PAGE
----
leader election ?

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leader election ?

lmdthel
Hi list!

I am running 2 instances of an application ( seperate datacenters), both receives indentical data on TCP sockets, but only one of the applications should process it further downstream.

Any suggestions to what is the "simplest" way to have a kind of leader election ? Both applications must be running, but must have knowledge about their own role (active or passive) in order to decide if the data should be processed downstream.

Should I use an external application like consul or etcd to implement leader election, or is there an better way via OTP or libraries ?

It just seems a little "heavy" to use consul or etcd to elect an leader between two application instances.

Thomas





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Re: leader election ?

Dmitry Kolesnikov-2
Hello,

Fasters and easiest way to run a 3rd party service that would handle election/arbitration. However, that option does not give you any engineering challenge =).

Unfortunately, you said nothing about your environment. I suspect that separate datacenter does not mean AWS availability zones. The biggest challenge to solve is splits. It is not recommended to run Erlang cluster accross data centres therefore majority or Erlang build-in solutions would not help you. Most of Erlang libraries relies on Erlang distribution.

It is a challenge to build a consensus if you have only 2 nodes, it is impossible to make a quorum. Therefore, you need arbiter anyway. Once, I was “lazy” to setup zookeeper for arbitration purposes then my simplest path was in-memory mnesia + simple REST API but it was way long ago before consul.

If you can tolerate last-write-wins that you might do nothing =)  

Best Regards,
Dmitry

> On 19 Oct 2018, at 7.38, Thomas Elsgaard <[hidden email]> wrote:
>
> Hi list!
>
> I am running 2 instances of an application ( seperate datacenters), both receives indentical data on TCP sockets, but only one of the applications should process it further downstream.
>
> Any suggestions to what is the "simplest" way to have a kind of leader election ? Both applications must be running, but must have knowledge about their own role (active or passive) in order to decide if the data should be processed downstream.
>
> Should I use an external application like consul or etcd to implement leader election, or is there an better way via OTP or libraries ?
>
> It just seems a little "heavy" to use consul or etcd to elect an leader between two application instances.
>
> Thomas
>
>
>
>
> _______________________________________________
> erlang-questions mailing list
> [hidden email]
> http://erlang.org/mailman/listinfo/erlang-questions

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Re: leader election ?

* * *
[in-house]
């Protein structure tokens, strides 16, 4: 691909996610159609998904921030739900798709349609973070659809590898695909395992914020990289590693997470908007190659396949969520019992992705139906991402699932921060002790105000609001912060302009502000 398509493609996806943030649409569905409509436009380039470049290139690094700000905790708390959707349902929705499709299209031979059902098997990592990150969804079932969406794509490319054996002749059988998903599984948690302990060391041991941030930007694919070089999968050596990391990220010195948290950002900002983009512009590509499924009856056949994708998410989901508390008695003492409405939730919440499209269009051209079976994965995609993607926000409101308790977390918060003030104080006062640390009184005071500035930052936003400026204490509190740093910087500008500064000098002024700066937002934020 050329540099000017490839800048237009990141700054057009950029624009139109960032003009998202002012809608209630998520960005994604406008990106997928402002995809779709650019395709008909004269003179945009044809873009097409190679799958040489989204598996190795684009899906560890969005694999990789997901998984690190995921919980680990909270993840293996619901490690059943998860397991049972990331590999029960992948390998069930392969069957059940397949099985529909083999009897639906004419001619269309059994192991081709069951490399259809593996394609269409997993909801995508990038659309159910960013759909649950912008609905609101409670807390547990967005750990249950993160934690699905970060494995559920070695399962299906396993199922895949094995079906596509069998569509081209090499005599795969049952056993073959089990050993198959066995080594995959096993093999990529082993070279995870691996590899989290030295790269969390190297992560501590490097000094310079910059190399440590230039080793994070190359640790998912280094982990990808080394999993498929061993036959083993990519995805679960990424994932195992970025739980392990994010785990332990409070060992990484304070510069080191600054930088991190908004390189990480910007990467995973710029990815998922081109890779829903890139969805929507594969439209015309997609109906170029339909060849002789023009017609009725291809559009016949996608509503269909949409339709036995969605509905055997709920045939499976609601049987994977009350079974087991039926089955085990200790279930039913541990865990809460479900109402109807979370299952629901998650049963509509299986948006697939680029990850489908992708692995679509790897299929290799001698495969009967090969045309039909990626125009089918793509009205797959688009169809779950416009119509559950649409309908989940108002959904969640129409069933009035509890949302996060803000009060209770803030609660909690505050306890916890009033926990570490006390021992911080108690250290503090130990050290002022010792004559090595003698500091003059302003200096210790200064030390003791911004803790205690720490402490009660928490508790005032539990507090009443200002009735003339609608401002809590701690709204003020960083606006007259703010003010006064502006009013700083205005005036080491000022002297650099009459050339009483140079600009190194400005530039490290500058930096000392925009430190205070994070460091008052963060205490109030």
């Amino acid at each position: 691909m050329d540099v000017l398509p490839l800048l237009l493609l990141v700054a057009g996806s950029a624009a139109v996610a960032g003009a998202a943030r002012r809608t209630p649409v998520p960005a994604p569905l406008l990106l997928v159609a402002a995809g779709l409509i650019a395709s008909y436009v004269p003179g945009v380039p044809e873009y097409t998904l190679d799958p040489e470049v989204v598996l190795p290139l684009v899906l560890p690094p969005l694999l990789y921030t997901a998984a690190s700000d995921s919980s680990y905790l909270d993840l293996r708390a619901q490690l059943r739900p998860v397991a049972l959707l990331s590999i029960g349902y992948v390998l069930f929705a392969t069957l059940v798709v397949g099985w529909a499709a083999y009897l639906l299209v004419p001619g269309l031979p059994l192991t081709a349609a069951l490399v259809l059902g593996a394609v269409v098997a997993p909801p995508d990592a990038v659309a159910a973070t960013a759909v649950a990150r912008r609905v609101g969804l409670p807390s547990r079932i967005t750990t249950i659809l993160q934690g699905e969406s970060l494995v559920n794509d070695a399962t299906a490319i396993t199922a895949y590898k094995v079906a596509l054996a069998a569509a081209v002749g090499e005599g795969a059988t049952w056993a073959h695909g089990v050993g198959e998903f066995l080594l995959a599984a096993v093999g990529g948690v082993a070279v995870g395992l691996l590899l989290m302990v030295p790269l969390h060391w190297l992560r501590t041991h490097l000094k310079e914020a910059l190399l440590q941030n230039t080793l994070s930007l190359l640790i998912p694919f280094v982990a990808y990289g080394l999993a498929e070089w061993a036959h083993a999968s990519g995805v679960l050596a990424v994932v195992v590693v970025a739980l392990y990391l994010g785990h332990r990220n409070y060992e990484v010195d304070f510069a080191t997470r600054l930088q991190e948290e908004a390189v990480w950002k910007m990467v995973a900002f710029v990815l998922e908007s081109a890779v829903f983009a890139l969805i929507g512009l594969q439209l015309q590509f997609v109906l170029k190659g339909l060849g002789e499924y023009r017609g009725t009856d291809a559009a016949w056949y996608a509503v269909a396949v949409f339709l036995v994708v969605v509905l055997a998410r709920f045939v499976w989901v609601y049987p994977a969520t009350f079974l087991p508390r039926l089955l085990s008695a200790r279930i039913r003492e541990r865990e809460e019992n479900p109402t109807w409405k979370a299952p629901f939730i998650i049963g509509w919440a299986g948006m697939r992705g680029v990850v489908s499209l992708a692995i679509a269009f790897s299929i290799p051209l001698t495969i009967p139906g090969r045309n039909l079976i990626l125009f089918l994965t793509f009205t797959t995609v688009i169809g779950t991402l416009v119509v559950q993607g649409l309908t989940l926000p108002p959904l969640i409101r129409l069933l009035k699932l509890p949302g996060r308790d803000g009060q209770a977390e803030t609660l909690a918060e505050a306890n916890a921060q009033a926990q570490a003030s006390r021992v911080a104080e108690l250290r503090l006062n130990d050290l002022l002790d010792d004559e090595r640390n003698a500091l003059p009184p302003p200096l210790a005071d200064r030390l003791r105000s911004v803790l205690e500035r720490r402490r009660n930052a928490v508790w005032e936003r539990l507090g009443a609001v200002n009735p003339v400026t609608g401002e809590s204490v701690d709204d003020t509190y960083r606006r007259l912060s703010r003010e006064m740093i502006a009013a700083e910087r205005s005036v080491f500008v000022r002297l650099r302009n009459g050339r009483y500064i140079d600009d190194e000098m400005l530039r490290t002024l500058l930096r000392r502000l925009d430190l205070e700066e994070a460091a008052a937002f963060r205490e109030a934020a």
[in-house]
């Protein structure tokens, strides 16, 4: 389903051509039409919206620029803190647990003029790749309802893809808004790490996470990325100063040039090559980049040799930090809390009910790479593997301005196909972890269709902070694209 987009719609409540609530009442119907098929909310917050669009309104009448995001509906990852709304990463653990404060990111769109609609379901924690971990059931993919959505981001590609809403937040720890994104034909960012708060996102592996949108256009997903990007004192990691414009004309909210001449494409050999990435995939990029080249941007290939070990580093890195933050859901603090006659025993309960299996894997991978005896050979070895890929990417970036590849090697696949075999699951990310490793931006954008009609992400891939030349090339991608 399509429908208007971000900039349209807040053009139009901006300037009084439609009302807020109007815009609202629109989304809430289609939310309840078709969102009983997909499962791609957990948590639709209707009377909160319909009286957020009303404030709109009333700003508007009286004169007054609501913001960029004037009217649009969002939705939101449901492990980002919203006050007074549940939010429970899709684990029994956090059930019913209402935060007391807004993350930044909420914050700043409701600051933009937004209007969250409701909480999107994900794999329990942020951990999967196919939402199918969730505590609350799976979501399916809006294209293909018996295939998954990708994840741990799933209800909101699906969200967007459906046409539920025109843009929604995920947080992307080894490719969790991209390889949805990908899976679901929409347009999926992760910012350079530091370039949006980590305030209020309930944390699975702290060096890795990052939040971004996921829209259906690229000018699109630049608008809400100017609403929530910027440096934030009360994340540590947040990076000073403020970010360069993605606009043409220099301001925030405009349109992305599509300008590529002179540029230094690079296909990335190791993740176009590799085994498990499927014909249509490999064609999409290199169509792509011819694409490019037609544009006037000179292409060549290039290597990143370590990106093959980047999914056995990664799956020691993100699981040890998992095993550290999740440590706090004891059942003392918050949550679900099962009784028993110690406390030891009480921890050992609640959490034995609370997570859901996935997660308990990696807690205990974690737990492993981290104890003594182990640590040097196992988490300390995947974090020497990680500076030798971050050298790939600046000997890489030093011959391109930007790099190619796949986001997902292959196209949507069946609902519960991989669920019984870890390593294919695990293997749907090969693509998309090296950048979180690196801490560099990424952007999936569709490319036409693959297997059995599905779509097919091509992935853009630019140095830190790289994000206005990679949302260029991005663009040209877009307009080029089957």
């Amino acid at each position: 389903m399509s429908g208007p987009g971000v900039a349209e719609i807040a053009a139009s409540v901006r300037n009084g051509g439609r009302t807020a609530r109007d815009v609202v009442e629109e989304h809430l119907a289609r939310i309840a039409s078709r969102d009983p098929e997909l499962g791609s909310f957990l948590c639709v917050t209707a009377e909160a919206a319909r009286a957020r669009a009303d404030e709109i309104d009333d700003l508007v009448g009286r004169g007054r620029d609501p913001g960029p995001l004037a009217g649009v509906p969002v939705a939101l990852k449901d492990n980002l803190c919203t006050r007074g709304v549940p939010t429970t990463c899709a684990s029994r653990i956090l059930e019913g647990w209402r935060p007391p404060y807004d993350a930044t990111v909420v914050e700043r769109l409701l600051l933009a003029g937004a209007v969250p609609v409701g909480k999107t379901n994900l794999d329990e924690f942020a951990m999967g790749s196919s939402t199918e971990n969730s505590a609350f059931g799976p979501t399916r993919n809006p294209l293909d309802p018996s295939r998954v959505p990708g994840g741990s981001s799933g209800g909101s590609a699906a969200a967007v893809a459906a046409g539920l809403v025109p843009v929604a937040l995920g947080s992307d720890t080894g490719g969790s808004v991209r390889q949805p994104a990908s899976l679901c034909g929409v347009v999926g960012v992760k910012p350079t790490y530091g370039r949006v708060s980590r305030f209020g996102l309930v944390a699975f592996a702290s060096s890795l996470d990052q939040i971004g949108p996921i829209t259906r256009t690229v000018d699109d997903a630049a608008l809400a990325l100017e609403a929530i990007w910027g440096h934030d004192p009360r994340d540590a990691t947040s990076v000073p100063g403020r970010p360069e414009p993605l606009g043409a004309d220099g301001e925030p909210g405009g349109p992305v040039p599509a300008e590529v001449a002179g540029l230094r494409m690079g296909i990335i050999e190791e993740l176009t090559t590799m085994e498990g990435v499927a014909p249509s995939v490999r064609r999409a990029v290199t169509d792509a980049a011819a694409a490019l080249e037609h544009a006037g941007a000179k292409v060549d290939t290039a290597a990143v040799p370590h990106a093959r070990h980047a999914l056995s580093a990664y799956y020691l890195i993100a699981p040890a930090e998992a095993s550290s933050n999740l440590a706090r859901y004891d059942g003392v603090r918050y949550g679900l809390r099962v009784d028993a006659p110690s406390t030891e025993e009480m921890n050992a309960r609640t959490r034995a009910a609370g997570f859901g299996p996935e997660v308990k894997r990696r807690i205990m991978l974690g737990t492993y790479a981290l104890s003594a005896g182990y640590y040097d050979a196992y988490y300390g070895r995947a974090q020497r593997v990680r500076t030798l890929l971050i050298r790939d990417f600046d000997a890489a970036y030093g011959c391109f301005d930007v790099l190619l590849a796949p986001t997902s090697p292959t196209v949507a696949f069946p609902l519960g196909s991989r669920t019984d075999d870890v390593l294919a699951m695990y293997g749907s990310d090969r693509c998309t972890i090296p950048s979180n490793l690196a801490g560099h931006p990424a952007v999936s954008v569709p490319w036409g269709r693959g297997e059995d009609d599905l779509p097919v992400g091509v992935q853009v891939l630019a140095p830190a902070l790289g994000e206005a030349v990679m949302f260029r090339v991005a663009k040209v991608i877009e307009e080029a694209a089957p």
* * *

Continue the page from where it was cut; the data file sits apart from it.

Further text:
lmdthel
Hi Dmitry

Yeah no fancy cloud, just plain "old school" servers in two datacenters. 

I could add a third server, that is not an issue. My main concern is to find a reliable solution without too many dependencies or moving parts.

In a weak moment i considered to do some pessimistic locking in a MongoDB replica set. But i am worried for strange scenarios which I haven’t thought about.

Thomas






On Fri, 19 Oct 2018 at 09:25 Dmitry Kolesnikov <[hidden email]> wrote:
Hello,

Fasters and easiest way to run a 3rd party service that would handle election/arbitration. However, that option does not give you any engineering challenge =).

Unfortunately, you said nothing about your environment. I suspect that separate datacenter does not mean AWS availability zones. The biggest challenge to solve is splits. It is not recommended to run Erlang cluster accross data centres therefore majority or Erlang build-in solutions would not help you. Most of Erlang libraries relies on Erlang distribution.

It is a challenge to build a consensus if you have only 2 nodes, it is impossible to make a quorum. Therefore, you need arbiter anyway. Once, I was “lazy” to setup zookeeper for arbitration purposes then my simplest path was in-memory mnesia + simple REST API but it was way long ago before consul.

If you can tolerate last-write-wins that you might do nothing =) 

Best Regards,
Dmitry

> On 19 Oct 2018, at 7.38, Thomas Elsgaard <[hidden email]> wrote:
>
> Hi list!
>
> I am running 2 instances of an application ( seperate datacenters), both receives indentical data on TCP sockets, but only one of the applications should process it further downstream.
>
> Any suggestions to what is the "simplest" way to have a kind of leader election ? Both applications must be running, but must have knowledge about their own role (active or passive) in order to decide if the data should be processed downstream.
>
> Should I use an external application like consul or etcd to implement leader election, or is there an better way via OTP or libraries ?
>
> It just seems a little "heavy" to use consul or etcd to elect an leader between two application instances.
>
> Thomas
>
>
>
>